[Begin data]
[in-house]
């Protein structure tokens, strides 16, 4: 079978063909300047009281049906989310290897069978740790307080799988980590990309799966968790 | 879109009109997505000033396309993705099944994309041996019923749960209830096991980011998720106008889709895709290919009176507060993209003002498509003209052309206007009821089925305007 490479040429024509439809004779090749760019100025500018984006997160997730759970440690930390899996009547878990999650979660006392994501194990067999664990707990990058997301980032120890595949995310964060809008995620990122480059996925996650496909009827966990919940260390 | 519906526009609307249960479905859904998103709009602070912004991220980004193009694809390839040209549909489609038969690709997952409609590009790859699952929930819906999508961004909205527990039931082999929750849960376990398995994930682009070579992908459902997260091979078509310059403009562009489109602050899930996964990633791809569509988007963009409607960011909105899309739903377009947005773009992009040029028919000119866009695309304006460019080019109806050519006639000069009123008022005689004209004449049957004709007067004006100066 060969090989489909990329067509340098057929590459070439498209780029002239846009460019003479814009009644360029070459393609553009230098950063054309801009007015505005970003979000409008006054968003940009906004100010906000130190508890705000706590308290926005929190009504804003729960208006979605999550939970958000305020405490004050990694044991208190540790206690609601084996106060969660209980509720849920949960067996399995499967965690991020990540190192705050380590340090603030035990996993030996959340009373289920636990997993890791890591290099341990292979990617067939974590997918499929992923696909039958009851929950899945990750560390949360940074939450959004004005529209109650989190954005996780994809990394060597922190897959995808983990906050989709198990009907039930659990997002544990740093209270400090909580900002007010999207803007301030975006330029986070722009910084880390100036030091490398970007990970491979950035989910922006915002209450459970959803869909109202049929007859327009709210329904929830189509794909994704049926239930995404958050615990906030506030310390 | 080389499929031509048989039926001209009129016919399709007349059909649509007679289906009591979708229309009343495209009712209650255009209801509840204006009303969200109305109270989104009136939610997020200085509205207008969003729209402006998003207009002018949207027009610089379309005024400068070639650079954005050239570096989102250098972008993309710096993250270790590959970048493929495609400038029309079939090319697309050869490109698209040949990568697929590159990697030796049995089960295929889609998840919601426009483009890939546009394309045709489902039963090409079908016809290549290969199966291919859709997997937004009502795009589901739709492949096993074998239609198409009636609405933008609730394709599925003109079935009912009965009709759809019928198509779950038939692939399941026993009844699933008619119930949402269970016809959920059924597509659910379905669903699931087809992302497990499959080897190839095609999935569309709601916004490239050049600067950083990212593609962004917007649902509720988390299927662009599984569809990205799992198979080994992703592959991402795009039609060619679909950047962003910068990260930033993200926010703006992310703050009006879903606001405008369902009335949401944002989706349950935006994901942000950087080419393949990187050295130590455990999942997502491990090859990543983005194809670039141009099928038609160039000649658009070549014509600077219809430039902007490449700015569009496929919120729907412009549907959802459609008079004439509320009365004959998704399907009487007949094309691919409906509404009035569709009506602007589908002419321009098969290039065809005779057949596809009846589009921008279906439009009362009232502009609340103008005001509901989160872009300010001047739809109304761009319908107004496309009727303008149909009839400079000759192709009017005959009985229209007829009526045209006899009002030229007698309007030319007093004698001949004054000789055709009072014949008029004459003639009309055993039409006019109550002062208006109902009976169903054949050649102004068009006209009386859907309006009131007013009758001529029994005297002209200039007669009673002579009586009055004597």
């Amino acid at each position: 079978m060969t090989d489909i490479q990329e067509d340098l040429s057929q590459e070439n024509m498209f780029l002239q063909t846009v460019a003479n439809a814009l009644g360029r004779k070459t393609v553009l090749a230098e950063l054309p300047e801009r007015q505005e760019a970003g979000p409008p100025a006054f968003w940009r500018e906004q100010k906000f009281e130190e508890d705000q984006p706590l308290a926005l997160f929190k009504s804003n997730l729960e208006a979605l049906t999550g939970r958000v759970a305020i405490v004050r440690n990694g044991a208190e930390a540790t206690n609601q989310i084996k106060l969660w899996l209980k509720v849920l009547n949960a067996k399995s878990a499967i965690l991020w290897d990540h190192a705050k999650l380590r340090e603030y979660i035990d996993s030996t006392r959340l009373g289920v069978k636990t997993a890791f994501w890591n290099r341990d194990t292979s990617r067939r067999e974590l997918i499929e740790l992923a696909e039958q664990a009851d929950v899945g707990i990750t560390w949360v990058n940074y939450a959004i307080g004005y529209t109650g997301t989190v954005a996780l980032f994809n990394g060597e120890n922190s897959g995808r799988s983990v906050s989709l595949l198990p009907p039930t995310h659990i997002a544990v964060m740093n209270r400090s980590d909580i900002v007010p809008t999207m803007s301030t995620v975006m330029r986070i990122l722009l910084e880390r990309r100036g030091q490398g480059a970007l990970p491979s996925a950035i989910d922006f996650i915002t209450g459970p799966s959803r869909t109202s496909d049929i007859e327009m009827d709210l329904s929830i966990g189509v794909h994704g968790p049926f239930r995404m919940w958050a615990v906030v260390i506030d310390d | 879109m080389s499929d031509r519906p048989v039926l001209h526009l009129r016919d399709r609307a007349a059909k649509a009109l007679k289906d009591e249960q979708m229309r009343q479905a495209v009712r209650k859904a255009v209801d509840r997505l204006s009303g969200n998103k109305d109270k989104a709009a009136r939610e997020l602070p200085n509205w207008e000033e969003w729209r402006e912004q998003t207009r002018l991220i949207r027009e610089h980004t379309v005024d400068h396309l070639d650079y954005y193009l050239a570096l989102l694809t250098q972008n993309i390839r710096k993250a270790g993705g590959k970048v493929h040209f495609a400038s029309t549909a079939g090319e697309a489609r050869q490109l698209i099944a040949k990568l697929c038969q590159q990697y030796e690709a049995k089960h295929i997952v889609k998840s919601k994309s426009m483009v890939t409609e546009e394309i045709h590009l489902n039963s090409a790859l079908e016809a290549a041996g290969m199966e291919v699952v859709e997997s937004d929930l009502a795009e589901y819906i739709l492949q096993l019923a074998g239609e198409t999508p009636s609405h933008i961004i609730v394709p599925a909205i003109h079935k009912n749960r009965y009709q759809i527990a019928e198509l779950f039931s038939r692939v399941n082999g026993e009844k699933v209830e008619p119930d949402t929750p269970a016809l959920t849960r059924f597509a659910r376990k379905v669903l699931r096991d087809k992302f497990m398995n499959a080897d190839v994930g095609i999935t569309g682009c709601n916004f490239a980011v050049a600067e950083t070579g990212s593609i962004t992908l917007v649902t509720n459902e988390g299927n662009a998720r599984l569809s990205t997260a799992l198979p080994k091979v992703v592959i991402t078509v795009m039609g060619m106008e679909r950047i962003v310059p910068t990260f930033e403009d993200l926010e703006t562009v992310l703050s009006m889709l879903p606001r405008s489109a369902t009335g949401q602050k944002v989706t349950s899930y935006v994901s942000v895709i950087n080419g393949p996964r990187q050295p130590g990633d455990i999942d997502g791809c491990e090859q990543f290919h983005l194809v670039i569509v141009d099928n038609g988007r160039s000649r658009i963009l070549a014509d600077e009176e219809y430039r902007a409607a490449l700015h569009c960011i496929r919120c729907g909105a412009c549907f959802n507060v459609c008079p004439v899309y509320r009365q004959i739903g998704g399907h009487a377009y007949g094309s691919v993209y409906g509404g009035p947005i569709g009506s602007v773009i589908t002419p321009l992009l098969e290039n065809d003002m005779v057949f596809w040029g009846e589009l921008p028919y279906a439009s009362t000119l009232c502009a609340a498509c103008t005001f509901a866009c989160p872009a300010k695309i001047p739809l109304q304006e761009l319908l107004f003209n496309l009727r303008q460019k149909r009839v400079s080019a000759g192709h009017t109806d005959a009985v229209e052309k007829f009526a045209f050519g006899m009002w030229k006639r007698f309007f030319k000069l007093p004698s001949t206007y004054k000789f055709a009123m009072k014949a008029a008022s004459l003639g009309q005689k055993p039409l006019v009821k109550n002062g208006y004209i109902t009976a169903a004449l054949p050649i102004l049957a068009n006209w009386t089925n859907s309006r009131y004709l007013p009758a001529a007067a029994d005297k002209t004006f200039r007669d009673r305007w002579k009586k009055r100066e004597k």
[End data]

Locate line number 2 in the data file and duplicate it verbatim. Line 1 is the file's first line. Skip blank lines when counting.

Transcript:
């Protein structure tokens, strides 16, 4: 079978063909300047009281049906989310290897069978740790307080799988980590990309799966968790 | 879109009109997505000033396309993705099944994309041996019923749960209830096991980011998720106008889709895709290919009176507060993209003002498509003209052309206007009821089925305007 490479040429024509439809004779090749760019100025500018984006997160997730759970440690930390899996009547878990999650979660006392994501194990067999664990707990990058997301980032120890595949995310964060809008995620990122480059996925996650496909009827966990919940260390 | 519906526009609307249960479905859904998103709009602070912004991220980004193009694809390839040209549909489609038969690709997952409609590009790859699952929930819906999508961004909205527990039931082999929750849960376990398995994930682009070579992908459902997260091979078509310059403009562009489109602050899930996964990633791809569509988007963009409607960011909105899309739903377009947005773009992009040029028919000119866009695309304006460019080019109806050519006639000069009123008022005689004209004449049957004709007067004006100066 060969090989489909990329067509340098057929590459070439498209780029002239846009460019003479814009009644360029070459393609553009230098950063054309801009007015505005970003979000409008006054968003940009906004100010906000130190508890705000706590308290926005929190009504804003729960208006979605999550939970958000305020405490004050990694044991208190540790206690609601084996106060969660209980509720849920949960067996399995499967965690991020990540190192705050380590340090603030035990996993030996959340009373289920636990997993890791890591290099341990292979990617067939974590997918499929992923696909039958009851929950899945990750560390949360940074939450959004004005529209109650989190954005996780994809990394060597922190897959995808983990906050989709198990009907039930659990997002544990740093209270400090909580900002007010999207803007301030975006330029986070722009910084880390100036030091490398970007990970491979950035989910922006915002209450459970959803869909109202049929007859327009709210329904929830189509794909994704049926239930995404958050615990906030506030310390 | 080389499929031509048989039926001209009129016919399709007349059909649509007679289906009591979708229309009343495209009712209650255009209801509840204006009303969200109305109270989104009136939610997020200085509205207008969003729209402006998003207009002018949207027009610089379309005024400068070639650079954005050239570096989102250098972008993309710096993250270790590959970048493929495609400038029309079939090319697309050869490109698209040949990568697929590159990697030796049995089960295929889609998840919601426009483009890939546009394309045709489902039963090409079908016809290549290969199966291919859709997997937004009502795009589901739709492949096993074998239609198409009636609405933008609730394709599925003109079935009912009965009709759809019928198509779950038939692939399941026993009844699933008619119930949402269970016809959920059924597509659910379905669903699931087809992302497990499959080897190839095609999935569309709601916004490239050049600067950083990212593609962004917007649902509720988390299927662009599984569809990205799992198979080994992703592959991402795009039609060619679909950047962003910068990260930033993200926010703006992310703050009006879903606001405008369902009335949401944002989706349950935006994901942000950087080419393949990187050295130590455990999942997502491990090859990543983005194809670039141009099928038609160039000649658009070549014509600077219809430039902007490449700015569009496929919120729907412009549907959802459609008079004439509320009365004959998704399907009487007949094309691919409906509404009035569709009506602007589908002419321009098969290039065809005779057949596809009846589009921008279906439009009362009232502009609340103008005001509901989160872009300010001047739809109304761009319908107004496309009727303008149909009839400079000759192709009017005959009985229209007829009526045209006899009002030229007698309007030319007093004698001949004054000789055709009072014949008029004459003639009309055993039409006019109550002062208006109902009976169903054949050649102004068009006209009386859907309006009131007013009758001529029994005297002209200039007669009673002579009586009055004597």